Author Of 1 Presentation
P0035 - Can gait modelling predict disease progression in MS? A study using small body worn sensors in a clincial setting. (ID 1377)
Accurate assessment of mobility is critical for the clinical management of people with MS (pwMS), and as a biomarker in clinical trials. Small, body worn sensors hold the possibility to provide greater reliability and accuracy than existing clinical tools. Since these sensors can provide a variety of metrics, they have the potential to provide a richer and more holistic assessment of gait impairment than existing clinical tools. Paradoxically however, the sheer number and partial overlap between the metrics provided by these sensors has led to confusion and impeded their clinical translation and acceptability.
This study in the first to establish a data driven conceptual model of factors contributing to gait disturbance in pwMS using data obtained from body worn sensors. We then tested the model for its ability to quantify gait differences across different levels of disability and clinical courses of MS.
We studied 114 pwMS, divided in three groups according to their Expanded Disability Status Scale (EDSS) score. (mild, EDSS ≤ 3.5, moderate, 4.0 ≤ EDSS ≤ 5.5, and severe EDSS ≥ 6), as well as the clinical course of their illness (relapsing remitting or progressive), and 24 healthy controls. Gait was assessed with inertial sensors (OPAL, APDM), located on the lower shanks and on the lower back while they walked for 6 minutes at their self-selected speed along a 10-m path in a hospital corridor.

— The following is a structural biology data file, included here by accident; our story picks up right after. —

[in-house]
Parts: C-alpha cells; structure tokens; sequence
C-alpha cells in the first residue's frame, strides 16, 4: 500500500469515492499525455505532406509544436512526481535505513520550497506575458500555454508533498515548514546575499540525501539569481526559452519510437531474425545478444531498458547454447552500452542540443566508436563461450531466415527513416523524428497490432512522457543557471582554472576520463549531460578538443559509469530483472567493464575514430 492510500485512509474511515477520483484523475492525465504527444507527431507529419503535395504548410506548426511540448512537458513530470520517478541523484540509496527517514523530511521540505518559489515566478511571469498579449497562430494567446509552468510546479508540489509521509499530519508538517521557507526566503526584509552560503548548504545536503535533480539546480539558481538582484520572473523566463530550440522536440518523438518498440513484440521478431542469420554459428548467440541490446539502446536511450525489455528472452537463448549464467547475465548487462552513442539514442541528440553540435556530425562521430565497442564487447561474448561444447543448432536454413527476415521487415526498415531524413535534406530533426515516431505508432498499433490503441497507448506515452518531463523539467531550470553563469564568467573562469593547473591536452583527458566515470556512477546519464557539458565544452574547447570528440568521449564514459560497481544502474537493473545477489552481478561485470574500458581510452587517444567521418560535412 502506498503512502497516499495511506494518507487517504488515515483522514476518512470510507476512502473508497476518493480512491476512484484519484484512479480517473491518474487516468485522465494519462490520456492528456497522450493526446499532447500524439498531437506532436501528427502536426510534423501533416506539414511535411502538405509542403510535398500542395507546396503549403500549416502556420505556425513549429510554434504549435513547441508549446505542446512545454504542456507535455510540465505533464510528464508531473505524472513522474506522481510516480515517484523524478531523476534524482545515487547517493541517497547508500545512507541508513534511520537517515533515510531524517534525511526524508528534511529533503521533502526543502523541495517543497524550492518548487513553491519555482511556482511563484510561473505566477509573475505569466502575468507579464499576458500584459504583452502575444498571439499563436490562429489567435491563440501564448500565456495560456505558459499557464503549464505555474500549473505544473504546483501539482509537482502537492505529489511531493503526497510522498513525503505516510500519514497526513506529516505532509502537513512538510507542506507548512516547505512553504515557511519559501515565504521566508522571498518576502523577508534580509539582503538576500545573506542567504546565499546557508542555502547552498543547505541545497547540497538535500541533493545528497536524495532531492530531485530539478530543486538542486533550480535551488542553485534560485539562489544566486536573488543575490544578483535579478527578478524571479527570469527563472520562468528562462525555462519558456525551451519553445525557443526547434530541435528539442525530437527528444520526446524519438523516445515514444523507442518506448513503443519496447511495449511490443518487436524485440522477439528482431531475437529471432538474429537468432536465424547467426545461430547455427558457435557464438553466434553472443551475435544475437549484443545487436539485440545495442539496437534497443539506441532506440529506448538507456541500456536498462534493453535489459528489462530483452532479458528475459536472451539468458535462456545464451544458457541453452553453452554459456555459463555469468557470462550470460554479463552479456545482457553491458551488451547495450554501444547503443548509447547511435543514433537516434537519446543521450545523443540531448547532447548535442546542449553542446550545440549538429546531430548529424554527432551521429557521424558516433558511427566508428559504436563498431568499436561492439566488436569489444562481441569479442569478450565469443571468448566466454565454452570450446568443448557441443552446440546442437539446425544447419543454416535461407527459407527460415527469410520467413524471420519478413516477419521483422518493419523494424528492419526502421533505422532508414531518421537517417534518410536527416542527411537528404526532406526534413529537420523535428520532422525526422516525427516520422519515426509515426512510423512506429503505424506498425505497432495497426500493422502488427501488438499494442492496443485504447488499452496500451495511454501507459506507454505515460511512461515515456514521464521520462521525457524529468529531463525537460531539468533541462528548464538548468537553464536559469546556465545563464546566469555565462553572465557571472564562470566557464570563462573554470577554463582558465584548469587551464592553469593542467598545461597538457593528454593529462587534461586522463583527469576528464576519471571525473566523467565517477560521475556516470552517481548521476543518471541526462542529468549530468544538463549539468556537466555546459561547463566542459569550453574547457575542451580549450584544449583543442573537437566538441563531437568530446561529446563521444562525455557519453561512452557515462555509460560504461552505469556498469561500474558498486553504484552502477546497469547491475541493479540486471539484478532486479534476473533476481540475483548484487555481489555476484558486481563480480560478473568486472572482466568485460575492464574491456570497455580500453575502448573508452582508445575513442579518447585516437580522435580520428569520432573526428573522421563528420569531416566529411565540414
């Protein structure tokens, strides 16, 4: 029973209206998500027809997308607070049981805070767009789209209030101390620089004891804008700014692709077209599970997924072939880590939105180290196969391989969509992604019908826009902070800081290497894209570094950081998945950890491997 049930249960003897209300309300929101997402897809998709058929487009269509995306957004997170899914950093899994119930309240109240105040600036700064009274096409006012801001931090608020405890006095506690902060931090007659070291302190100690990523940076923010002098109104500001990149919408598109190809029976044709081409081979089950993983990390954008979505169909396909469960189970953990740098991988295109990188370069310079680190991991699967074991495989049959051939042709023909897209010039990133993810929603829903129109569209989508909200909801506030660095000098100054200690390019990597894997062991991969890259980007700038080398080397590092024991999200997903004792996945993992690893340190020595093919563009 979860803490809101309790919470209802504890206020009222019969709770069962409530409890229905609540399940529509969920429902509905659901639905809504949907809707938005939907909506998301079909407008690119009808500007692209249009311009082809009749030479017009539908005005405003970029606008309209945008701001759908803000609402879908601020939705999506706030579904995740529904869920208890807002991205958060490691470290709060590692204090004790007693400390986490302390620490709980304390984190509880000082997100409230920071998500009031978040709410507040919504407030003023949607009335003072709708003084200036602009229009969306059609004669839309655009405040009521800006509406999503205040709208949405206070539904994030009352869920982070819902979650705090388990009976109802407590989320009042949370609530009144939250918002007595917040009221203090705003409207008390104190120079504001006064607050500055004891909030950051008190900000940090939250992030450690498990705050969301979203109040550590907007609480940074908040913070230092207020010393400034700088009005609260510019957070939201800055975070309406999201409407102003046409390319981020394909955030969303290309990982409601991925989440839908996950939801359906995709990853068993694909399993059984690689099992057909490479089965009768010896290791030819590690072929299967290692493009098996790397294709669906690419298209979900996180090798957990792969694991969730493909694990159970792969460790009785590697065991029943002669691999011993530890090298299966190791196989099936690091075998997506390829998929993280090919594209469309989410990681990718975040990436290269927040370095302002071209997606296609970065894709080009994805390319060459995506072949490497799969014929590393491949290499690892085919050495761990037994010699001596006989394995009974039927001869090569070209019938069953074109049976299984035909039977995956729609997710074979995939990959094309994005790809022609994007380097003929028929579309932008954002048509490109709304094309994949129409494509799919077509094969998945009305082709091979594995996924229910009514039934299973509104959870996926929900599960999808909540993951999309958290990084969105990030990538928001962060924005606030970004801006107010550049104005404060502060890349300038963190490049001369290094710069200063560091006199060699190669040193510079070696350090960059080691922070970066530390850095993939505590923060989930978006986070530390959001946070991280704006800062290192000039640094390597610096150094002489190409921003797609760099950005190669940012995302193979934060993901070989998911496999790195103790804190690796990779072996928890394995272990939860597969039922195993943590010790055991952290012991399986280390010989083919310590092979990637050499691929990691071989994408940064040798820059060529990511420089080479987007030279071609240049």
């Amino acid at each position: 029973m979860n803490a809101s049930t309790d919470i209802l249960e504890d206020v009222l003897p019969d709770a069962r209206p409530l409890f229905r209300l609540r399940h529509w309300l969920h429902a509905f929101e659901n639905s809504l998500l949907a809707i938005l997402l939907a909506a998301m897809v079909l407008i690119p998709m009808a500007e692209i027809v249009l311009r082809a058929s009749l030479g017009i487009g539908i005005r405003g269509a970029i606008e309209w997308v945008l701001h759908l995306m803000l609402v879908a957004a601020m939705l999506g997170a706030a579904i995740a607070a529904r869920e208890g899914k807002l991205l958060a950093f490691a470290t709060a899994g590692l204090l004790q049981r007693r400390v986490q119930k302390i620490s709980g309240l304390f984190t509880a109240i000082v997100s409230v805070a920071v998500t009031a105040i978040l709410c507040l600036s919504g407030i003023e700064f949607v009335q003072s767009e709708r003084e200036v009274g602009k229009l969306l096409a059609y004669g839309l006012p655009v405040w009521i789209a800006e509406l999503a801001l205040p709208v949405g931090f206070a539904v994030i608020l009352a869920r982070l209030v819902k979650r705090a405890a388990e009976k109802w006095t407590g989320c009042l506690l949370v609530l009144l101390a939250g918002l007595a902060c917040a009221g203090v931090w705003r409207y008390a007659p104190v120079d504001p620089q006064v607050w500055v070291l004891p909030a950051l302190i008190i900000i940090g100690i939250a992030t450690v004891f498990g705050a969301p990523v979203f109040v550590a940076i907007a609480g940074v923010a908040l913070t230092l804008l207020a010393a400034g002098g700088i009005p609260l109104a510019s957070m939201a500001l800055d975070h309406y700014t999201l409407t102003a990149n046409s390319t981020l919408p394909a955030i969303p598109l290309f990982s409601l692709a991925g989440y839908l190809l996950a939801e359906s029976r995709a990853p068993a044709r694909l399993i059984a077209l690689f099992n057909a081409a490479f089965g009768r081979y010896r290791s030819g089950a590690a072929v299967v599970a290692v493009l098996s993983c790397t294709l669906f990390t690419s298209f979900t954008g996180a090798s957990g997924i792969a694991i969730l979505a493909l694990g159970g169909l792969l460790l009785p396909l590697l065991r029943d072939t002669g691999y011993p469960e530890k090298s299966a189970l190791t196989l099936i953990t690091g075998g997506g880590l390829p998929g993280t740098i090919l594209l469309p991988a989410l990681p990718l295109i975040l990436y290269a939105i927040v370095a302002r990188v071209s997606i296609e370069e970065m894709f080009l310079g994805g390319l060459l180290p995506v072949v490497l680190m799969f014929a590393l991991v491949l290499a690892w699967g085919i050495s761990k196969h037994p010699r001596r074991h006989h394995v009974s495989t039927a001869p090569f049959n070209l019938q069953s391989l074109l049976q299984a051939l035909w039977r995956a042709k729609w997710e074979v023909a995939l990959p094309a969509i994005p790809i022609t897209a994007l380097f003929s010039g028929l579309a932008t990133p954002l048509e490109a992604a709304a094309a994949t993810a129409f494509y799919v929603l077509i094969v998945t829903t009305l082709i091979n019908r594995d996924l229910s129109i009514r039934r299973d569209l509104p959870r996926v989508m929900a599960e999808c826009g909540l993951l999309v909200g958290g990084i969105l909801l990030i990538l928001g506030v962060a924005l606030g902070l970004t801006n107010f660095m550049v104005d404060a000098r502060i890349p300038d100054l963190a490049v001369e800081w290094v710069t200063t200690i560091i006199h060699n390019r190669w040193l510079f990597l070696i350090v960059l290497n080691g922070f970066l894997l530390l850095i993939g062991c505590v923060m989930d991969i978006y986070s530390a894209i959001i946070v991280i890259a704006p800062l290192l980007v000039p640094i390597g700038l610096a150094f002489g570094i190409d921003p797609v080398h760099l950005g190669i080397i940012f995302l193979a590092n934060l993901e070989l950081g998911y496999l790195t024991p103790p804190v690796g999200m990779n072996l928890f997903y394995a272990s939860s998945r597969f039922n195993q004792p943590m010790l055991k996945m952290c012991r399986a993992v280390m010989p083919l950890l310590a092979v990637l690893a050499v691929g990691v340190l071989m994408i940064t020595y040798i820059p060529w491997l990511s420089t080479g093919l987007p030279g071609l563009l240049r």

Thirty-six metrics were initially computed from the sensor data. Twenty of these met quality criteria for exploratory factor analysis, which revealed a gait model consisting of five factors: rhythm/variability, pace, asymmetry, and forward and lateral dynamic balance. After confirming overall goodness with a confirmatory factor analysis, the model was used to investigate differences in gait features across pwMS with different levels of disability. We found significant alterations in rhythm/variability, asymmetry, and pace domains in the mild disability group, which further progressed in the moderate and severe disability group. Dynamic balance, conversely, appeared to be conserved in mild and moderate disability groups, only deteriorating in the severe disability group.
This model of gait in pwMS highlights clinically relevant and differential gait impairment across different clinical disease course and disability levels. The data can be obtained from small body worn sensors in a clinical setting. This approach has potential as an accurate and responsive clinical biomarker in clinical trials and more widely in clinical practise.